Education, active listening, patience, graciousness are needed for this process to work.  The decision making is done in good faith.  And, to use an old fashioned analogy, participants should embrace good sportsmen/women-ship.  Most of us would be happy with just good old-fashioned  civility.

It would be difficult to use a pure version of Quaker consensus-making in Congress since  the political process is based on debate with a win/lose scenario and since it is impossible to maintain anonymity.  The debate is made public via the world’s media. The decision is also made by vote, not consensual decision.  But, the attitudinal  aspects of this process can be adapted to the political process of seeking “common ground” even if it is only the size of the stamp. Once that is established, it might lead to a greater ground of agreement.

Campaigning and governing have different skill sets.  Campaigning lends itself to generalities and absolutes (you might say it’s war-like).  However, if our goal is to choose good public servants who know how to govern, those running for office need to prove their ability to compromise.  They need the skill set of compromise so they can govern well once in office.  This is the essence of statesman/women-ship.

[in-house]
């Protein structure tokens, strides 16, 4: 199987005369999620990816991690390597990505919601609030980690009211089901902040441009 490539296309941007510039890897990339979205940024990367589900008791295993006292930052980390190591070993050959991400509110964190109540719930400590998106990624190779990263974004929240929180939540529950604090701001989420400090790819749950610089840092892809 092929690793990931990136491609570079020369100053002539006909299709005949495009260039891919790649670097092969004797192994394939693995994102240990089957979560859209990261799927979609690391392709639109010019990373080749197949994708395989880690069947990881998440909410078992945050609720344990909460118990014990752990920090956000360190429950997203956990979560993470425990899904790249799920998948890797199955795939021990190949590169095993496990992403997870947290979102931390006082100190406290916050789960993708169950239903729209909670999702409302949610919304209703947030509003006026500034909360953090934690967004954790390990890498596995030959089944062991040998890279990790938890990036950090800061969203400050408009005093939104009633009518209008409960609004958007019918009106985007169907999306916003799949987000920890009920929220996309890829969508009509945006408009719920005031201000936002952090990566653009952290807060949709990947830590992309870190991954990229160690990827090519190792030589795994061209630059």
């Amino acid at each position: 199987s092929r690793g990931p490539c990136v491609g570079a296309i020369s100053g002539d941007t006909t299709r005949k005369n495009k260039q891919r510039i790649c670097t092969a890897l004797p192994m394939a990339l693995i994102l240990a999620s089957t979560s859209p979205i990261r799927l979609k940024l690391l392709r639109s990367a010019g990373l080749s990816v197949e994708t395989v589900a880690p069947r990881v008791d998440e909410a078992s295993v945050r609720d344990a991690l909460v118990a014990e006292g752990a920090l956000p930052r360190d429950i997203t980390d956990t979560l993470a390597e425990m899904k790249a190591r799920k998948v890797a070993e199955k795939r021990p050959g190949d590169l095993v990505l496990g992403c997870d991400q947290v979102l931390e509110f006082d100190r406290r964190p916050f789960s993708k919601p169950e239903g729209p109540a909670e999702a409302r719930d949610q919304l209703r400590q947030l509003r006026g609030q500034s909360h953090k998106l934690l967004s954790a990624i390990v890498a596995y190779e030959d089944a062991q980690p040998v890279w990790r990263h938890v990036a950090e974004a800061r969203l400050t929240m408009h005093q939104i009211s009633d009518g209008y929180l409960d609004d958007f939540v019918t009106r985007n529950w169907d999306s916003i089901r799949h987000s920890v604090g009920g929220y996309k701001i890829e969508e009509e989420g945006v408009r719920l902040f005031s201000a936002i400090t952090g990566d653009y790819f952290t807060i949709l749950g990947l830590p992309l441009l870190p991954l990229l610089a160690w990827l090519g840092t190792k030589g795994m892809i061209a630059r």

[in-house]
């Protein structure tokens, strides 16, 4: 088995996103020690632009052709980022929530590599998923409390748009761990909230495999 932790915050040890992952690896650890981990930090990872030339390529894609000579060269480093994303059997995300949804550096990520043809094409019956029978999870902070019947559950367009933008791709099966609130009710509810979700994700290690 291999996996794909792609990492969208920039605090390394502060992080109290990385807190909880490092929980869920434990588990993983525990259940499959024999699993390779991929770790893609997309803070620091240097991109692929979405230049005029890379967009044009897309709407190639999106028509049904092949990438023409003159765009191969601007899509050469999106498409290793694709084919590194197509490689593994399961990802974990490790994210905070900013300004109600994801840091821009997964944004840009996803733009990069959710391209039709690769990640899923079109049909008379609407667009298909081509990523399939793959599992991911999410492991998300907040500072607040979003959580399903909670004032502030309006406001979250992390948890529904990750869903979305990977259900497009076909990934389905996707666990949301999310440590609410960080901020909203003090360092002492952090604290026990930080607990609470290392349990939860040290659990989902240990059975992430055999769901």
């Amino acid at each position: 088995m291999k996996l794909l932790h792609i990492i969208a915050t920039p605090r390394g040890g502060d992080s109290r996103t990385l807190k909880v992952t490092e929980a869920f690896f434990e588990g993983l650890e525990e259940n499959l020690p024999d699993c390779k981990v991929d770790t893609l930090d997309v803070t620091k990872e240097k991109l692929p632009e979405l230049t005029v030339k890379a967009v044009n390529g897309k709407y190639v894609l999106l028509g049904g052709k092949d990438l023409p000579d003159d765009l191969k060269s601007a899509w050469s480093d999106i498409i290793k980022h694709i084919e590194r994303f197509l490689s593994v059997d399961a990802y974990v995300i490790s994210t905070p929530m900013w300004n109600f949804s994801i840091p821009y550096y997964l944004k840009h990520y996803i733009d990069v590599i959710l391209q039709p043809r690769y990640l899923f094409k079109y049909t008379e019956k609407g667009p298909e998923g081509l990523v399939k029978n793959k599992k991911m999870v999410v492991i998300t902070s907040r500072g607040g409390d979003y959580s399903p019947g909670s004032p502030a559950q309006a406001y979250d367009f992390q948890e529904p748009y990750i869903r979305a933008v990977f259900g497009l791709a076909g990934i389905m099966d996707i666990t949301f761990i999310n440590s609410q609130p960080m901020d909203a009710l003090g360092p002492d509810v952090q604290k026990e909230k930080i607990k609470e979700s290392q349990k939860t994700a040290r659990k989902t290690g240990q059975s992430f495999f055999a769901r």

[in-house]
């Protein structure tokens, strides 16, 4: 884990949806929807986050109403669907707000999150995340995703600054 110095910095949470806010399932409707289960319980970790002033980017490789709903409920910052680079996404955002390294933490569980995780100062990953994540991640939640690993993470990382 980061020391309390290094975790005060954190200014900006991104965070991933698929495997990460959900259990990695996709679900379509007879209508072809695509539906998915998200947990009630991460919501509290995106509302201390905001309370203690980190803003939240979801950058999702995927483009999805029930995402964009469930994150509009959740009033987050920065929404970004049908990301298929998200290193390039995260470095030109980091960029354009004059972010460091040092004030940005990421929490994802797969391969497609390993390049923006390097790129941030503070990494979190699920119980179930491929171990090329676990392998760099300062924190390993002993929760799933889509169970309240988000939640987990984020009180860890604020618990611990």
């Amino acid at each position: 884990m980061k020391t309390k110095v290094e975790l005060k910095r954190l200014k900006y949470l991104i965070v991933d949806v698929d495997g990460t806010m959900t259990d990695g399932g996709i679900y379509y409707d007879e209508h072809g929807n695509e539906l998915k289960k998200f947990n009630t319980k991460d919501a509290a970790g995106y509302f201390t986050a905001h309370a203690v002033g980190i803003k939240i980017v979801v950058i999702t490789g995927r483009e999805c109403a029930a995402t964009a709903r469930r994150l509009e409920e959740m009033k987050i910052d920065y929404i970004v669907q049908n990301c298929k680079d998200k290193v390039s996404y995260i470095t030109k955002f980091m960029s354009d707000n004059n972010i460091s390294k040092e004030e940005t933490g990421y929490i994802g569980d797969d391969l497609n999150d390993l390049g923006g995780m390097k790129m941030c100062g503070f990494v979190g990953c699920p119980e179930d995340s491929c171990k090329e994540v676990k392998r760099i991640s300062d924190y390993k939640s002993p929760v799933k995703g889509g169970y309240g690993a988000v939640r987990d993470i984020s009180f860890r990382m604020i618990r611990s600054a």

The third article in “Harvard Magazine” is “Voter Suppression Returns” by Alexander Keyssar.  This excellent article tells the sad history of our “not so universal suffrage.”  It has always been a battle to extend the franchise, but we, to our credit, always have done so.  However, whenever we have extended the franchise, “voter suppression” tactics have increased in response.  Voter suppression laws are always aimed at constituencies that can not be outright disenfranchised, but can be intimidated into not voting:  the poor, the less privileged, and minority groups.  This is happening again today.

This attempt to take power away from voters is another way to concentrate political power in an elitist group.  It is just another way to redistribute the balance of political power  like the Super PACs  try to do supporting a political party and candidate with the power and influence of money.